Malawi’s Constitutional Court will on Monday deliver a ruling on last year’s disputed presidential election that led to deadly confrontations and widespread unrest.
The long-peaceful southern African nation has never had a presidential vote overturned, but the two opposition candidates who teamed up for a legal challenge are hoping the Constitutional Court will agree with their allegations of irregularities and order a new vote.
President Peter Mutharika was declared the narrow winner of the May election with 38% of votes, followed by Lazarus Chakwera with 35% and former vice president Saulos Chilima third with 20%. The four other candidates collectively got nearly 6%.
There is more that binds us than that which separates us.
Arguments in the petition
The five-judge panel has heard arguments that the vote was rigged by the president and electoral commission. Both have denied it.
Malawi’s electoral commission acknowledged receiving 147 reports alleging irregularities including the use of correction fluid to alter some results.
The two opposition candidates alleged that the irregularities affected over 1.4 million of the total 5.1 million votes cast.
Mutharika and the electoral commission acknowledges some irregularities but argued they were insufficient to affect the election’s outcome.
The months-long court case has been accompanied by sometimes violent street protests demanding the resignation of electoral commission chairwoman Jane Ansah. The Malawi Human Rights Commission late last year released a report accusing the police of serious human rights abuses, including rape and assault, in one confrontation.
The judges themselves have come under pressure. In January, Malawi’s anti-corruption bureau arrested businessman Thom Mpinganjira, who was accused of approaching two judges with an offer of $135,000 to sway justice in favor of the president. The chief justice issued an official complaint to the bureau.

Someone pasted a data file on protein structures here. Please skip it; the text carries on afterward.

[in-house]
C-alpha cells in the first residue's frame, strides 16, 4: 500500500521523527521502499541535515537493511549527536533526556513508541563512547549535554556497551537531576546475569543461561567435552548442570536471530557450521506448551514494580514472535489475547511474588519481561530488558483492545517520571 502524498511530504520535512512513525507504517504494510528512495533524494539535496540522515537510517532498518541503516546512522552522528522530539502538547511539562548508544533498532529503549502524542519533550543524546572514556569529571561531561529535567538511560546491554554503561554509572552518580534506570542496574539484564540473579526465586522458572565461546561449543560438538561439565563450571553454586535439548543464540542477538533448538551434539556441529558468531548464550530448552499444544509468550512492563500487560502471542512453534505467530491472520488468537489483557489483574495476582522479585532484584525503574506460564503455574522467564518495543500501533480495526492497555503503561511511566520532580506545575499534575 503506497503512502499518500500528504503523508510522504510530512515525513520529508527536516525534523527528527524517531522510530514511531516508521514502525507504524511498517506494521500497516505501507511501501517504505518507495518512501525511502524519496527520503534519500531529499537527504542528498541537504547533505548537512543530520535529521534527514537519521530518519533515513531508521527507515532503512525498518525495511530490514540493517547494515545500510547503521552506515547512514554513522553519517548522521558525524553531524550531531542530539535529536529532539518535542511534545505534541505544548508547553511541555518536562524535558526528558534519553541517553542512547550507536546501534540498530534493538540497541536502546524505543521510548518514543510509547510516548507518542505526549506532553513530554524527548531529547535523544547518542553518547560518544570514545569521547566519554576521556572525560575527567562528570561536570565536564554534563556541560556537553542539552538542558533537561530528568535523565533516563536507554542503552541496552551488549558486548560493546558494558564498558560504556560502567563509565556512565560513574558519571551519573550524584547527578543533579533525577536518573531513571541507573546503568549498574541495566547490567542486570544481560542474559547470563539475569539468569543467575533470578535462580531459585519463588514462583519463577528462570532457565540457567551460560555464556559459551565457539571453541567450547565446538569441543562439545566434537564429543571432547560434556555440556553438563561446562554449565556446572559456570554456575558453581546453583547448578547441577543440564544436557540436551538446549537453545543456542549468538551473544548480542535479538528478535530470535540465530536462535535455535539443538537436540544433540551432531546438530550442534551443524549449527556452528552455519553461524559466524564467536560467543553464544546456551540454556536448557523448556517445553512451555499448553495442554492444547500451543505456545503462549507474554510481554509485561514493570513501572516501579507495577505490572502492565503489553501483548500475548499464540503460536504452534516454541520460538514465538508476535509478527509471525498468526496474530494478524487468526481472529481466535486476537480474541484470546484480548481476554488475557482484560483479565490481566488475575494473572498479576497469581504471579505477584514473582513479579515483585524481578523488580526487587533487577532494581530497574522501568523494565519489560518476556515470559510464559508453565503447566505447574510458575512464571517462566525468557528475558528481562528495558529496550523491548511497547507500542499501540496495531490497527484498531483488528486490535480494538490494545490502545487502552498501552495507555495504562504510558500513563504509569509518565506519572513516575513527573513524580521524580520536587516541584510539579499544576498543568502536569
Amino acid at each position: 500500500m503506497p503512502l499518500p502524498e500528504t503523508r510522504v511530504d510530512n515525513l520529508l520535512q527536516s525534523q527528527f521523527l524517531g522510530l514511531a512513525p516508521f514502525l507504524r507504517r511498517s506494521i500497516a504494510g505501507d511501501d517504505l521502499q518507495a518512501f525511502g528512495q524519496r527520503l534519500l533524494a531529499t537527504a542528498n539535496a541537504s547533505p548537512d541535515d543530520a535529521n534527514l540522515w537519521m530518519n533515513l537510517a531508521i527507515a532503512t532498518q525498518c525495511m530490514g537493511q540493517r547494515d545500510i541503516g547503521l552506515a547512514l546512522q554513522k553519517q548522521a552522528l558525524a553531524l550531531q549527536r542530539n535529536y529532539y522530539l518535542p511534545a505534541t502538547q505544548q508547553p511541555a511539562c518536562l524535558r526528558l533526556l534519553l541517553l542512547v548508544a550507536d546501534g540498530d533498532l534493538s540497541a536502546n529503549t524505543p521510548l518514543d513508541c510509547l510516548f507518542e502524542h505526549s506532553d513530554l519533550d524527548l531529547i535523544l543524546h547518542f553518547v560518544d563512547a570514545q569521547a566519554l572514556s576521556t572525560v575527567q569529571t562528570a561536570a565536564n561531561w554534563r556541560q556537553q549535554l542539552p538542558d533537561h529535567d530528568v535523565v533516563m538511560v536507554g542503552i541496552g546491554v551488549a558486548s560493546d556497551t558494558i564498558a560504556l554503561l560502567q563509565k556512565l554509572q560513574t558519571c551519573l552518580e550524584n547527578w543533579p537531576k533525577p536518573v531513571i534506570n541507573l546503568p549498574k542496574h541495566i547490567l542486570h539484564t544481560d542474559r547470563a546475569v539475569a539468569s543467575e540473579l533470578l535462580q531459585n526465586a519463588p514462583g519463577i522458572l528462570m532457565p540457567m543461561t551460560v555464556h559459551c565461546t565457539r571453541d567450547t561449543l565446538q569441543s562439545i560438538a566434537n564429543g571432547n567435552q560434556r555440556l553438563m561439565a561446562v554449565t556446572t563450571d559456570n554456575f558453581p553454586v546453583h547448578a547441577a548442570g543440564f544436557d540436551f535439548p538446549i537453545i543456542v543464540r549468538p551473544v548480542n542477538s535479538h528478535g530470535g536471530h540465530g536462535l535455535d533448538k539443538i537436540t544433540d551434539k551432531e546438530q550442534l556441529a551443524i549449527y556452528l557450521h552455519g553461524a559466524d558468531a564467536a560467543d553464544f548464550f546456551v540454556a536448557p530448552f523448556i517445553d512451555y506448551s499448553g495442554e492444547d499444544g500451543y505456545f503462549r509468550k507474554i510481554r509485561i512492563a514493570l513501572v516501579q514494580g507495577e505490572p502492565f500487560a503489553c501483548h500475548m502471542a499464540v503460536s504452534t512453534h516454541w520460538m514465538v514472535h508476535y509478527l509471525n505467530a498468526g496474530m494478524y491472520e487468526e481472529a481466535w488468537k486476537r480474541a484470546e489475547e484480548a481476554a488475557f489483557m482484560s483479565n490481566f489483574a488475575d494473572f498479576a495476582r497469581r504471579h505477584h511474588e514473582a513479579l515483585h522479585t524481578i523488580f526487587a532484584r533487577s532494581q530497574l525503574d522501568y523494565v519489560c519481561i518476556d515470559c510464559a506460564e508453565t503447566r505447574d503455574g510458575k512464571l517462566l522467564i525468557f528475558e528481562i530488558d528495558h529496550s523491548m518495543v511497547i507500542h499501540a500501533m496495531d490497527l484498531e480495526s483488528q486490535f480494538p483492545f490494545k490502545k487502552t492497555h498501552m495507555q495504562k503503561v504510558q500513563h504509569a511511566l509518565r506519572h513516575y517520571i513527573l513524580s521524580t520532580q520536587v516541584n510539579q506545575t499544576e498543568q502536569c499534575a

Mpinganjira was later released, however, after a magistrate in another court issued an order quashing the arrest warrant. The High Court then overturned that ruling, questioning the lower court’s conduct and ordering Mpinganjira’s arrest.
Call for calm
With tensions high, private media groups such as the Media Institute of Southern Africa Malawi and Media Council of Malawi have urged journalists to avoid coverage that has the potential to perpetrate hatred and incite violence.
The two opposition candidates in recent days also have called for calm.
On Thursday, Chilima urged Malawians to remain peaceful before and after the ruling and challenged Mutharika to show the qualities of a true statesman.
Chilima also asked the Malawi Police Service, which has been supported by the military as unrest grew, to stop thugs who may want to take advantage of any public outcry when Monday’s ruling is announced.
“There is more that binds us than that which separates us,” he said. “Violence and civil strife are alien to this land. We must not lose this gem. It is what defines us a people.”
Security across the country was tightened over the weekend. The Malawi Defense Force commander, Gen. Vincent Nundwe, has said soldiers are ready to work with police to maintain peace.
The international community, including the United Nations and African Union, has issued several statements ahead of the vote urging people across Malawi to uphold the rule of law and remain calm.
A joint statement by diplomats from the United States, Britain, the European Union, Japan and others acknowledged the tensions around the ruling.
“Malawi can draw on an impressive history of institutions and leaders stepping forward to safeguard your democracy and ensure peaceful resolution for internal tensions,” the statement said, urging all parties to respect the court’s decision — as well as the right to appeal.
“For those who choose to exercise their right to demonstrate, we urge you to do so peacefully and legally, and for security personnel to proceed with balance and restraint,” it added.